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Arc the Lad Twilight of the Spirits Original Game Soundtrack :: Review by Chris

Arc the Lad Twilight of the Spirits Original Game Soundtrack Album Title: Arc the Lad Twilight of the Spirits Original Game Soundtrack
Record Label: Antinos Records
Catalog No.: VRCL-4007
Release Date: April 23, 2003
Purchase: Buy at CDJapan


Following the success of the original trilogy, the Arc the Lad series continued on the PlayStation 2 in 2003 with Arc the Lad: Twilight of the Spirits. After the orchestral approach of Arc the Lad III proved popular, Sony Computer Entertainment decided to develop these stylings further, while introducing various hybrids. Rather than rehire jazz fusion artist Masahiro Andoh, they decided to rely on specialist anime composers such as Takayuki Hattori, Koji Sakurai, and Yuko Fukushima. The team firmly took the series' music to the next generation.


Following an obligatory appearance of the series' orchestral overture, Takayuki Hattori provides a rousing depiction of the human hero of the game, Kharg. It is once again written in the style of a march, but in addition to conveying pure heroism, Hattori's rich orchestration captures the subtleties of the character and his deeper motivations. The dark yet hopeful depiction of the other hero, Darc, seems fitting for portraying a slave of the underworld, struggling between hateful and honourable intentions. The entire score reflects the vibrant contrasts between the heroes and their worlds, ensuring a diverse and satisfying listening experience.

Like Arc the Lad III, there is a considerable emphasis on orchestral elements throughout this title. The increased maturity of the orchestration here is particularly evident in tracks such as "The Day of Departure", "Nafia and Windalf", "Eternal Separation", and "Creeping Crisis", which feature a emotional nuances and cinematic progression comparable with old film scores. The implementation is also top-notch too, mixing synthesised elements with pre-recorded strings and solo instruments. Such cinematic tracks serve to beautifully augment the game's storyline and the compositions are sufficiently developed to entirely satisfy on a stand-alone basis too.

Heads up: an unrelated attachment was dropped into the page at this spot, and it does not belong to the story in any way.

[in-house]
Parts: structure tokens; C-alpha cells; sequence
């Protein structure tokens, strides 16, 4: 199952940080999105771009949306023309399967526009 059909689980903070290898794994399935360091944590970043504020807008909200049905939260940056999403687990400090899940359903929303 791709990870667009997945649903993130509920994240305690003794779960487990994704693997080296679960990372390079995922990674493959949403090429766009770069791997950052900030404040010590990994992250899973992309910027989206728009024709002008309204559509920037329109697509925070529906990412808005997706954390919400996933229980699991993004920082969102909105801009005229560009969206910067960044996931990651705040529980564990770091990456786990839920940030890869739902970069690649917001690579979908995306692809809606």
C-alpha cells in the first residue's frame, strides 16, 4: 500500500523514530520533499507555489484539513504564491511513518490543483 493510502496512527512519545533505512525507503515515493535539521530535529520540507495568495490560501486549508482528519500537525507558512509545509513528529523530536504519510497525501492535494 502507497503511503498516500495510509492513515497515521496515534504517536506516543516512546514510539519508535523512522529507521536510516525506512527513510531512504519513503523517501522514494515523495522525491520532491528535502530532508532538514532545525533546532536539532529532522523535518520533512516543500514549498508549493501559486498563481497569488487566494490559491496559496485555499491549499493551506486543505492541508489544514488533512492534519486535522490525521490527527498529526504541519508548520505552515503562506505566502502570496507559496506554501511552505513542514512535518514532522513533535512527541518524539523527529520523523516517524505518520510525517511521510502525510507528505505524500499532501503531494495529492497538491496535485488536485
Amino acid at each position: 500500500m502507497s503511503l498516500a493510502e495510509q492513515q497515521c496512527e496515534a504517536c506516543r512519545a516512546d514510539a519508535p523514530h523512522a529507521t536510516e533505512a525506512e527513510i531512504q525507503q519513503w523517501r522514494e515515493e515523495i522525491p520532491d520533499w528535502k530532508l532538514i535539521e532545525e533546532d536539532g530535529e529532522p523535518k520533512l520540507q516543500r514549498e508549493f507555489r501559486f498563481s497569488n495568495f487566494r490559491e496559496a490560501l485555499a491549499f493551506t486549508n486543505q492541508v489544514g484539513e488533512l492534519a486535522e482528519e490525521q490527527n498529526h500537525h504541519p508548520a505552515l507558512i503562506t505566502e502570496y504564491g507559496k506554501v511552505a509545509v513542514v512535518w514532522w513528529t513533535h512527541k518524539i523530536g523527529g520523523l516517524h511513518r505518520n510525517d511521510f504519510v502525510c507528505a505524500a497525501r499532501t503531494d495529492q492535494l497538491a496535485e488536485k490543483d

Nevertheless, the jazz fusion influence of the original score is not completely lost. Take Fukushima's "Battle", for instance, which features the ethereal soundscaping and electric guitar leads typical of the series' past battle themes. While styled upon Andoh's work, the music is much more deep and elaborate than anything he has produced for the series. There is also a hard rock influence fused into Koji Sakurai's "Natural Selection", "Bloody Battle", and "Fierce Battle", complete with streamed electric guitar performances. These tracks have a much bigger impact in context than the series' past action themes, both brutal yet motivating at the same time.

With the exceptions of the more cinematic themes, the majority of the tracks here are actually fusion themes. In addition to the above-mentioned rock-orchestral blends, listeners can enjoy world music flavours incorporated into tracks such as "Yewbell", "Peisus Temple", and "Silent Sunlight", giving a vibrant backdrop to the game's visuals. The game's ending theme "Memory of the Stars" also elaborates on this world music flavour, combining the ethereal semi-operatic voice of the late Eri Kawai with a blend of Asian, Celtic, and orchestral instrumentation. The final composition takes listeners on quite a journey and is certainly among the most impressive vocal themes in any RPG.


On Arc the Lad: Twilight of the Spirits, the series' music finally transcended beyond being a pale imitator of other RPG soundtracks to having a mature voice of its own. There is plenty to offer here, from rich cinematic compositions, to blistering rock tracks, to a tear jerking vocal theme, all of which reflect the contrasts and clashes of the game's scenarios. Prospective consumers should note that this album is not complete, but the offerings here are quite wholesome and reflect the best the score has to offer.

Overall Score: 8/10